Aedes aegypti (L., 1762) (Diptera: Culicidae) is an important pest for human health. It vectors many diseases, including yellow fever (YF), dengue (DENV), and chikungunya (CHIKV). This species has invaded numerous countries including Balkan and Caucasian countries few past decades. The established populations of species were found in Turkey in 2015. We investigated the genetic variation, molecular phylogenetics, and differences between samples from Turkey and Georgia using four mitochondrial and one genomic DNA markers. The possible origin of the species was determined separately for each gene region using maximum likelihood trees. The ML analysis showed a close relation with the Caucasian samples, and some haplotypes are specific to this region. Our results suggest that Turkish Ae. aegypti strains might have been a mix of Asian and American strains. The differences between Turkish and Georgian samples were statistically insignificant and values of difference were very low according to AMOVA. Pairwise difference values between the two countries indicated that populations may have the same origin and variation value between two countries is very low. As a conclusion, our results revealed that our region (Turkey and Georgia) samples were most probably a new invasion rather than an ancient one.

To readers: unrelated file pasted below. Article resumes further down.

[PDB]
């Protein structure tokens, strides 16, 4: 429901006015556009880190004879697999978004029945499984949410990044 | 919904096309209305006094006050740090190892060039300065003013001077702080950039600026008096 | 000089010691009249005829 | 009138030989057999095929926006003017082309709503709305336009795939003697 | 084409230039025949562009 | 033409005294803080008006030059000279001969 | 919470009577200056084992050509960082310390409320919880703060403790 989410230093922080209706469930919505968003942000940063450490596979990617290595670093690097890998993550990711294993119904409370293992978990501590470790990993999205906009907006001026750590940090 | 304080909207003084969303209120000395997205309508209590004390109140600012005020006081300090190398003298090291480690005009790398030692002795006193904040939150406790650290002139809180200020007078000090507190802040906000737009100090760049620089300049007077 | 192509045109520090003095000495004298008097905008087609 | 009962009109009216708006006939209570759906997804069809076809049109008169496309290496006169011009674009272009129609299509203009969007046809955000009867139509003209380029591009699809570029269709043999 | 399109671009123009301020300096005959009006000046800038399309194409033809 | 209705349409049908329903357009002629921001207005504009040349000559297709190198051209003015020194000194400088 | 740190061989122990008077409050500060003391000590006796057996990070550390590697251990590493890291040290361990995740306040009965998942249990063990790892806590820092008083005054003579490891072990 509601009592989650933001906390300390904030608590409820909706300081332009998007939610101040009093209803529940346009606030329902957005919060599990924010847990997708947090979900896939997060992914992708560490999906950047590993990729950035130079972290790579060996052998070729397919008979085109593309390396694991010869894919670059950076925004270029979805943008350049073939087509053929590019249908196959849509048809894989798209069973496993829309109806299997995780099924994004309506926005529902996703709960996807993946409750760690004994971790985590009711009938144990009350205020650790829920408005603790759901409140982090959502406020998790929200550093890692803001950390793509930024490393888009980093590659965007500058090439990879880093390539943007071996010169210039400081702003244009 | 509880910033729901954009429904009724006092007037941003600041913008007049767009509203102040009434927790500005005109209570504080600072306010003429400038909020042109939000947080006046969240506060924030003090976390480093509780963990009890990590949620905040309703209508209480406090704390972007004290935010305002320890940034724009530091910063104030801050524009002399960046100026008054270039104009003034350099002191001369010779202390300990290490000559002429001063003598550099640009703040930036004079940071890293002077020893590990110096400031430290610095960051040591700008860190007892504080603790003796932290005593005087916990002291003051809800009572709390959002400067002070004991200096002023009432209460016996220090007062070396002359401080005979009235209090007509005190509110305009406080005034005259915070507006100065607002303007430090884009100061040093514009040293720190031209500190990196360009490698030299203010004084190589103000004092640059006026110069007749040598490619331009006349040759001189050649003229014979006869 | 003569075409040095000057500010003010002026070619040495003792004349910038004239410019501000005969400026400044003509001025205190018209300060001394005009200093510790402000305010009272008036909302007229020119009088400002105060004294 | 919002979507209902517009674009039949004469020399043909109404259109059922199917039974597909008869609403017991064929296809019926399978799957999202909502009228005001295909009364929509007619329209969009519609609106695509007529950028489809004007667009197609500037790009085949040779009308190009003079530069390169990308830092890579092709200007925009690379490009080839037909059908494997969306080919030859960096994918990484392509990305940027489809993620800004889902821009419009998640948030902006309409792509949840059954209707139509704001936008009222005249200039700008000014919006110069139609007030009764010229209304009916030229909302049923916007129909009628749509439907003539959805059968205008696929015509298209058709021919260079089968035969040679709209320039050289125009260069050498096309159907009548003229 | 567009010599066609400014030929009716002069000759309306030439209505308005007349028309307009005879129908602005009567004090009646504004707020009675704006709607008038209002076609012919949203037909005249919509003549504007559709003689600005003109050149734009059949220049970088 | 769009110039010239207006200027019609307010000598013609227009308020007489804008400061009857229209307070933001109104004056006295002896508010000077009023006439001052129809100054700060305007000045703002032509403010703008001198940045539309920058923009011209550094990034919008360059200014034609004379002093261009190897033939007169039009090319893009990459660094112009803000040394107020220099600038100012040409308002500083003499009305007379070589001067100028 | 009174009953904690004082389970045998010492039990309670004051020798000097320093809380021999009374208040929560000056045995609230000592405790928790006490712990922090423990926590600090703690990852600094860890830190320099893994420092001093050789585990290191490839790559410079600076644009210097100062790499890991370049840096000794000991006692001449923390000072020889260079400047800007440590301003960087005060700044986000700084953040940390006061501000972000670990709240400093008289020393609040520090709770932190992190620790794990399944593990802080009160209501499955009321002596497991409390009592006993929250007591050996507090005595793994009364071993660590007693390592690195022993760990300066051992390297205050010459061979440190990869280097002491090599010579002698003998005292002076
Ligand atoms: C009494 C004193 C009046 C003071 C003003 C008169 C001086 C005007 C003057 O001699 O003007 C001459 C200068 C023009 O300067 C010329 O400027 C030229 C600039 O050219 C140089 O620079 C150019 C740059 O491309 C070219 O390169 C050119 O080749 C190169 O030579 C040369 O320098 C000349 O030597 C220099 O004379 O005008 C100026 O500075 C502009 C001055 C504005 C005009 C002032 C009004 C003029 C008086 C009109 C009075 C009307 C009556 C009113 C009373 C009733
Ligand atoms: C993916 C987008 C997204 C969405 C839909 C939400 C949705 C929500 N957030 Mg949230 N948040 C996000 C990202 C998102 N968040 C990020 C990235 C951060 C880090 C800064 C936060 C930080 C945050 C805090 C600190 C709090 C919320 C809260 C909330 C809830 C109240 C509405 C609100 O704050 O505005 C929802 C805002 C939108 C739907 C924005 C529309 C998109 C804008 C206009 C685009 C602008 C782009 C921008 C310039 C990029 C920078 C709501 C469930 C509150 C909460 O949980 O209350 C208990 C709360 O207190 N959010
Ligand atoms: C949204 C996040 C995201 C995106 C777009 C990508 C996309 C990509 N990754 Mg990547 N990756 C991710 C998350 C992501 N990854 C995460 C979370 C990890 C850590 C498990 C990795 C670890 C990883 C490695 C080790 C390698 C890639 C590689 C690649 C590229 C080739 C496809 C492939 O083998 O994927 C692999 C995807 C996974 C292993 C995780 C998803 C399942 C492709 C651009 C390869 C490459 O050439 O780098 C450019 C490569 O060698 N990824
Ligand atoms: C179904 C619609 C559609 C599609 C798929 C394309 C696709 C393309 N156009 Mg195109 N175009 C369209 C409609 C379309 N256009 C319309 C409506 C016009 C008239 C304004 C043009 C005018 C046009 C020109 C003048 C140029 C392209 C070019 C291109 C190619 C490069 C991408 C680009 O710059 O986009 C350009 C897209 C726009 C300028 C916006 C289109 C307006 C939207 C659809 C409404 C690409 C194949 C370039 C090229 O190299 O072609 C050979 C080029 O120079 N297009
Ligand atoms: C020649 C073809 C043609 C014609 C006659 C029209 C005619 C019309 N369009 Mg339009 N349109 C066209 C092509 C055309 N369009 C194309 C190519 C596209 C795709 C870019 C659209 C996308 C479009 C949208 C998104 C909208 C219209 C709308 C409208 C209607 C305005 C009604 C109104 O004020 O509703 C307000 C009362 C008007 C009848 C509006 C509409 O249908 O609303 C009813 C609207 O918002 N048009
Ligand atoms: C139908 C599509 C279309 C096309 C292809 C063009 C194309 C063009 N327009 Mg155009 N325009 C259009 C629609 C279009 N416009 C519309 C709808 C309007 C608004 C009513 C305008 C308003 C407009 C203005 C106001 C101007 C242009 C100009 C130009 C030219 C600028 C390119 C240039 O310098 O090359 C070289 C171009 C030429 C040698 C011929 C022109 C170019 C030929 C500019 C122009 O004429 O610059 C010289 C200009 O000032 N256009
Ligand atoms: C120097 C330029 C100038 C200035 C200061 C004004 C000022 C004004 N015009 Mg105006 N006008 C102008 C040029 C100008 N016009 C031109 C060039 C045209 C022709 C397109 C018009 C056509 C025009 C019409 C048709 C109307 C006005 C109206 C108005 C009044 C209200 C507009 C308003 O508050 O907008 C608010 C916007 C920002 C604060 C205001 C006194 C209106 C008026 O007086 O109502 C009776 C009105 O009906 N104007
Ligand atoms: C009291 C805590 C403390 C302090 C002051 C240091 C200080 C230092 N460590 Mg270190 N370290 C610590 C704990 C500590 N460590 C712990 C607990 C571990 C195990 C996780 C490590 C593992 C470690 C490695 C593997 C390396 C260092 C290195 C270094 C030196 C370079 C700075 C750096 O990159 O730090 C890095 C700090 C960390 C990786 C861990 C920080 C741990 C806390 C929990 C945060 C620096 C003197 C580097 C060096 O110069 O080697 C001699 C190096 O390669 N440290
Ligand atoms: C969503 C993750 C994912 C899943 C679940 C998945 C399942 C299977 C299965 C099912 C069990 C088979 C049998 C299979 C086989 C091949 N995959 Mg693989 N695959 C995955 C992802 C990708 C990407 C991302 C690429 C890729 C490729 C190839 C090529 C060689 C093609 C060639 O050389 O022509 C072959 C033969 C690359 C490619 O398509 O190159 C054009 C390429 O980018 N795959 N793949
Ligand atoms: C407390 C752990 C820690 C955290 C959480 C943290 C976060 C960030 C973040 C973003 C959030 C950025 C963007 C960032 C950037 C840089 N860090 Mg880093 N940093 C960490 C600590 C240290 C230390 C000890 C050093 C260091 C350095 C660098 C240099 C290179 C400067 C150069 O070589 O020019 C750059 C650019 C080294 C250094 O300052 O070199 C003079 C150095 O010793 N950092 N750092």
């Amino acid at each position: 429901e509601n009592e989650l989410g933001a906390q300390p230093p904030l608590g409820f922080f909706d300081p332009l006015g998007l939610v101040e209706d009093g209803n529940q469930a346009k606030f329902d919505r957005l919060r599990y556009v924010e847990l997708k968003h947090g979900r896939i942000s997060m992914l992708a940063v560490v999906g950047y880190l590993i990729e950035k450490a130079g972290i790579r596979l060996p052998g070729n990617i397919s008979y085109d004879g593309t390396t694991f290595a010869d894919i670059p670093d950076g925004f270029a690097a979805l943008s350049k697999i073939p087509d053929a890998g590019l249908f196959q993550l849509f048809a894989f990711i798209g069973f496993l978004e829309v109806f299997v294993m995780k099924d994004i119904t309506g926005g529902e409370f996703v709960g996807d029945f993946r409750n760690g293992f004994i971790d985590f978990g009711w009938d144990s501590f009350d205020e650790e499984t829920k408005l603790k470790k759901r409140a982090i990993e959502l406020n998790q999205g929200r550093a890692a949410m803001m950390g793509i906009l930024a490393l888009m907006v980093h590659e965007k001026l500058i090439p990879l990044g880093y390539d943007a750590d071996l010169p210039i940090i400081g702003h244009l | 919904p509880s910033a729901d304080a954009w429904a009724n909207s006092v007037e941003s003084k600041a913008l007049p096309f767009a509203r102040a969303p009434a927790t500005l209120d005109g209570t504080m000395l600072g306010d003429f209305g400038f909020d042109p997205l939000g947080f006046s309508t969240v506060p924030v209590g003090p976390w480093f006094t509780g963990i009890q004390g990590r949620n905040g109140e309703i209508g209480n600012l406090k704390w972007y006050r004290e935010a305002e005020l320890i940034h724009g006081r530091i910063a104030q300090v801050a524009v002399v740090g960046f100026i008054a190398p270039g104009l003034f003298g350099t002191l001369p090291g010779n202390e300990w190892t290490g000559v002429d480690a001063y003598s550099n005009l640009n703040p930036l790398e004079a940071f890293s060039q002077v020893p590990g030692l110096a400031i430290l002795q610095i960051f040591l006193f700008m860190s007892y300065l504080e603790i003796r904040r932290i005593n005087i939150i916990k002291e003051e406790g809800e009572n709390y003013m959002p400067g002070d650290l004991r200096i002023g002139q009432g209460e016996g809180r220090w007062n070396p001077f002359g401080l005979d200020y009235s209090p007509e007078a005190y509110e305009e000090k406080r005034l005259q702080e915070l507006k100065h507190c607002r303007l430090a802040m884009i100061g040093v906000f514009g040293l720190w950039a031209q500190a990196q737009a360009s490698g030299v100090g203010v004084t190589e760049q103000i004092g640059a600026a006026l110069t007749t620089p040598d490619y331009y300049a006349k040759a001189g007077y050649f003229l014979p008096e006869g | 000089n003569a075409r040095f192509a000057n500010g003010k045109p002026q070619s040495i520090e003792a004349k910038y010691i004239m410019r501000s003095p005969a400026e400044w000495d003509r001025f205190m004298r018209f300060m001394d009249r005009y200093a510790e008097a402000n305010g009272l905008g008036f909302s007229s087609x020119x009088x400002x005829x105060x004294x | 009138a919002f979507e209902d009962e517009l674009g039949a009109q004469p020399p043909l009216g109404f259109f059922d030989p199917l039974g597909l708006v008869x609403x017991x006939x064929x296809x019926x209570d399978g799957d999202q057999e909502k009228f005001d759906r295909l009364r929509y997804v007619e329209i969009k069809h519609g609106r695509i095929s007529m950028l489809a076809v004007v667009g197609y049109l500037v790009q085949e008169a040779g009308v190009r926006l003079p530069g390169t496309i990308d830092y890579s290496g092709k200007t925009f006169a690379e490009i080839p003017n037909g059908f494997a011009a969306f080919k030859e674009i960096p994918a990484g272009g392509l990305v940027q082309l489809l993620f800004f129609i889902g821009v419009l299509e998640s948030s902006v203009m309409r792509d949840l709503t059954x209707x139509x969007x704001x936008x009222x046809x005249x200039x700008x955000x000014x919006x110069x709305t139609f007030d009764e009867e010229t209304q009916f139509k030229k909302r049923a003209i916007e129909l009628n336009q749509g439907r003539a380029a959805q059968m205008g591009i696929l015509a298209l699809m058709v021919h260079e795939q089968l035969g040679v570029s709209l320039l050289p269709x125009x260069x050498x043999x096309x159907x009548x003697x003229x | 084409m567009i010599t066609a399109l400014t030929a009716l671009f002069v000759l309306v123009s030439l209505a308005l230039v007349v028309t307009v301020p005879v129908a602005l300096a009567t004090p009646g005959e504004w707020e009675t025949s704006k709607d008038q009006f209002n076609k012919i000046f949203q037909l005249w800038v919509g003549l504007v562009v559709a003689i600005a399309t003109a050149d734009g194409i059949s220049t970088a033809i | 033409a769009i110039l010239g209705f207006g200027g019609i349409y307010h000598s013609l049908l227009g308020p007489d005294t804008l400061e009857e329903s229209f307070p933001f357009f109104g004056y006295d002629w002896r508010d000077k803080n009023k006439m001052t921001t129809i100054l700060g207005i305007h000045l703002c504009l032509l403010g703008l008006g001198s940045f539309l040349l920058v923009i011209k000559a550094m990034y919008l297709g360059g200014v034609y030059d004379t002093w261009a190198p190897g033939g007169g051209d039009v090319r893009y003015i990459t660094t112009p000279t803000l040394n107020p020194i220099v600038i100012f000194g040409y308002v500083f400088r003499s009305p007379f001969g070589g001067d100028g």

Aedes aegypti, mitochondrial and genomic marker, molecular phylogenetics, Black Sea region
ÖZTÜRK, MURAT and AKINER, MUHAMMET MUSTAFA
"Molecular phylogenetics of Aedes aegypti (L., 1762) (Diptera: Culicidae) in Eastern Black Sea area of Turkey and possible relations with the Caucasian invasion,"
Turkish Journal of Zoology: Vol. 47:
3, Article 4.
Available at: https://journals.tubitak.gov.tr/zoology/vol47/iss3/4